12. would either need to be purchased by developers with more resources (or by Facebook) or likely face going under. Neither of those options might sit well with users who often form an affinity for the developers of their favorite apps. (See also: Scott Karp’s excellent post on monetizing Facebook users.)

  13. exxxxxaactly.

    http://500hats.typepad.com/500blogs/2007/07/facebook-advert.html

    – dave mcclure

  14. I was on NYT.com. Reading stories. About this and that. The ads they served (including the Adsense ads at the bottom) were entirely irrelevent. Why can’t NYT fix that? When I read a story about Italy, an Alitalia banner. Next to a Dining story about a new eatery, a discount coupon for a restaurant in my zip. You can’t do this with robots. And you’d need presold inventory. But it might be a way for NYT to stay in business.

  15. Monetizing Facebook is even simpler than that.

    Look at eBay, Craigslist, Monster, and Match.

    Facebook should either improve on their business models, or partner with them.

    Advertising is not the only way. It may not even the best way.

  16. This is bang on target. It is all about mix of relevancy and engagement. Adwords is great for that (Adsense is not, usually). Nielsen is trying to make CPM work but it is so far from reality and riddled with issues. Who has the widget that combines relevancy and engagement? That will be a big success. Maybe it won’t one “killer Widget”, more like let a 1000 widgets bloom.?

  17. The problem with these ‘social networks’ is that they are user-generated and so companies dont risk having their beloved brand appear next to objectionable content.

    What you are really proposing requires heavy personalisation (read CRM), so that companies target only their ‘most profitable’ customers for the long(er) run. That kind of ‘personalisation’ however in a social network, as opposed to amazon let’s say or ebay, will raise some serious issues regarding privacy and the protection of private information.

    That said, I agree with you that social networks really need to monetise their business. Perhaps the media industry can join then as well as they both seem to be in some trouble

  18. Take a step back for a moment, and consider Zuckerberg’s F8 launch speech;

    – Has quick revenue generation ever been on his agenda?

    – Will he struggle to carry on funding Facebook, bearing in mind a VC fund has been opened that focuses only on investing in widgets for his service?

    – Does he not speak of the ‘social graph’ (or the much heralded social OS)? Would a highly efficient advertising strategy on a social network help to foster the growth of a social OS?

    That twenty-three year old knows what he’s doing. Banner ads on Facebook is a fox-like way to monetize.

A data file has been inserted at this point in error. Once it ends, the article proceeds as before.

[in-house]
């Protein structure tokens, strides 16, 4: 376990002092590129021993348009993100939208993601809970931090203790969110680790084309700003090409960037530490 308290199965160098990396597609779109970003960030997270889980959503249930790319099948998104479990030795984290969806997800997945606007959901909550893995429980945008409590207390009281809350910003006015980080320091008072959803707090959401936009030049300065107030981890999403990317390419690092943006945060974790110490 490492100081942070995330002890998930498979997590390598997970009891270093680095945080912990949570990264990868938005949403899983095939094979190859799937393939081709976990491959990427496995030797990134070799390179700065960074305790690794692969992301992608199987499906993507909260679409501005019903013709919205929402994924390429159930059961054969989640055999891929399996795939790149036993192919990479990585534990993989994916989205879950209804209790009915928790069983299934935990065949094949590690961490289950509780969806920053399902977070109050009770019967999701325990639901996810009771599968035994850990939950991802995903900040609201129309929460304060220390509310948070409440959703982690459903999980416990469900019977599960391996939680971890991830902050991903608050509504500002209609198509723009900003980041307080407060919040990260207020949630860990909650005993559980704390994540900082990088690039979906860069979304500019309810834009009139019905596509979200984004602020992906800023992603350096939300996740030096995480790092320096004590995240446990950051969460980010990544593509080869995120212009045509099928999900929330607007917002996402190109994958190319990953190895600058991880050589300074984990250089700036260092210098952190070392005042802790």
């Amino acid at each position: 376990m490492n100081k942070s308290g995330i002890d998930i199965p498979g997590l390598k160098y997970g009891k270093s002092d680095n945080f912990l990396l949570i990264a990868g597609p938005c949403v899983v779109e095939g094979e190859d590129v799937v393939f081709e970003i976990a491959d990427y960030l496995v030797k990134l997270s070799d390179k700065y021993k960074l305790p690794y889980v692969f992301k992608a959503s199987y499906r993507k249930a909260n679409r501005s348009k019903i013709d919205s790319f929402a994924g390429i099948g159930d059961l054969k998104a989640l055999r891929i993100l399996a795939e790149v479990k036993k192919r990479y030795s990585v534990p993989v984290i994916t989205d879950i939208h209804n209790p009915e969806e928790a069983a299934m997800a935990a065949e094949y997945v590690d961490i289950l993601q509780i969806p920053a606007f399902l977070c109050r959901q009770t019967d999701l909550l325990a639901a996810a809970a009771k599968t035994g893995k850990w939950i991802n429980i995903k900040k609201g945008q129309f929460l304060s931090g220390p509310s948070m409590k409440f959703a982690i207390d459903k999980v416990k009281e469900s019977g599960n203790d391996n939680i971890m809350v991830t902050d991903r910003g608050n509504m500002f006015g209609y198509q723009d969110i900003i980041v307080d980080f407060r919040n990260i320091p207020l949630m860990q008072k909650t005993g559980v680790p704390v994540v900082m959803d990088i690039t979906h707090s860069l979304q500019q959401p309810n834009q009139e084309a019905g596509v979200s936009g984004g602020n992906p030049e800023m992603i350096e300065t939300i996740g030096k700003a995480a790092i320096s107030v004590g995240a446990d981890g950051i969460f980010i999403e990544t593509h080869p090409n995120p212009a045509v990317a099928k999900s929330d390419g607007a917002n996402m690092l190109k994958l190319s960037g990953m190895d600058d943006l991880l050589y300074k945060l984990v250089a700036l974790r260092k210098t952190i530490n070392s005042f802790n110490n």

19. The first step is to get money flowing through the site. That will happen when somebody creates a widget so valuable that people will pay money to have it on their profile. Then, Facebook will be a transactional platform, and the revenue opportunities will open up. I can think of many business plans that would work: Pay for play. Revenue sharing. Others TBD…

  20. [...] Scott Karp over at Publishing 2.0 sums up what Facebook should be doing quite nicely. Lets remember that if Facebook is the Google of social networking, then it needs to find its version of “Ad Words”. So what is Facebook’s core value proposition? Connecting and communicating with friends. So can Facebook sell companies the ability to connect and communicate with Facebook users as “friends”? Well, the problem with that is that most people don’t want to be friends with companies. The beauty of AdWords is that the user interaction with the organic link and the paid link is exactly the same — click and find something relevant. [...]

  21. [...] raíz de este articulo en Publishing 2.0 hablando de los retos publicitarios en Facebook, descubro 2 artículos que hablan de los pobres [...]

  22. Isn’t this suggestion exactly whats being done with HotOrNot’s Hotlists??

    http://james.hotornot.com/2007/07/reinventing-hotornot-part-ii.html

  23. Scott. Hot or Not have done exactly what you are suggesting with there StylePix API on Facebook.

    Sign up and have a look. Oh and please friend me :)

  24. I wouldn’t say that people don’t want to be friends with companies, period – it depends what they get out of being “friends” with a particular company – or rather people explicitly postitioned as being from a company. We’ve got a group with a thousand members and counting where people have joined (or friended us) because of the organisation we’re explicitly representing (The Careers Group, University of London). However, monetizing that relationship is quite a different matter and trying to do so in terms of click-through style balance sheet returns might not be most representative.

  25. [...] isn’t the route to profit for a social network, as my friend Scott Karp of Publishing 2.0 describes here. I, for one, hope that Facebook does do an IPO so that we can let the market decide what the [...]

  26. [...] Scott Karp on the monetization of Facebook, and lessons to be learned from [...]

  27. The new TV show Mad Men has an example of how to work into the mix the ads. They put interesting facoids about marketing spread ou in the ads. Damn them they made me watch the ads instead of fast forwarding.

    Banner have never worked very well. The ads need to be worth watching or reading. Paris Hilton washing a car, now that is creative.

  28. [...] came across a post I wrote last summer about Facebook monetization and was horrified to read the following: What if there were a way for companies to identify which [...]

  29. Scott Karp should proof-read his articles.

    But anyway, ad/brand exposure is the way of the Internet future for advertisers. Some sites, like eCirkit.com, have realized that, and eCirkit users actually get to pick the brands with which they associate, rather than weeding through irrelevant ads on which they’ll never click. When eCirkit begins integrating ad-related promotions and contests within its network and feature set, it’s game over for the competition and Web 1.0.

  30. [...] observers make an argument like this one. Essentially they argue that social networks need to develop a novel delivery system for [...]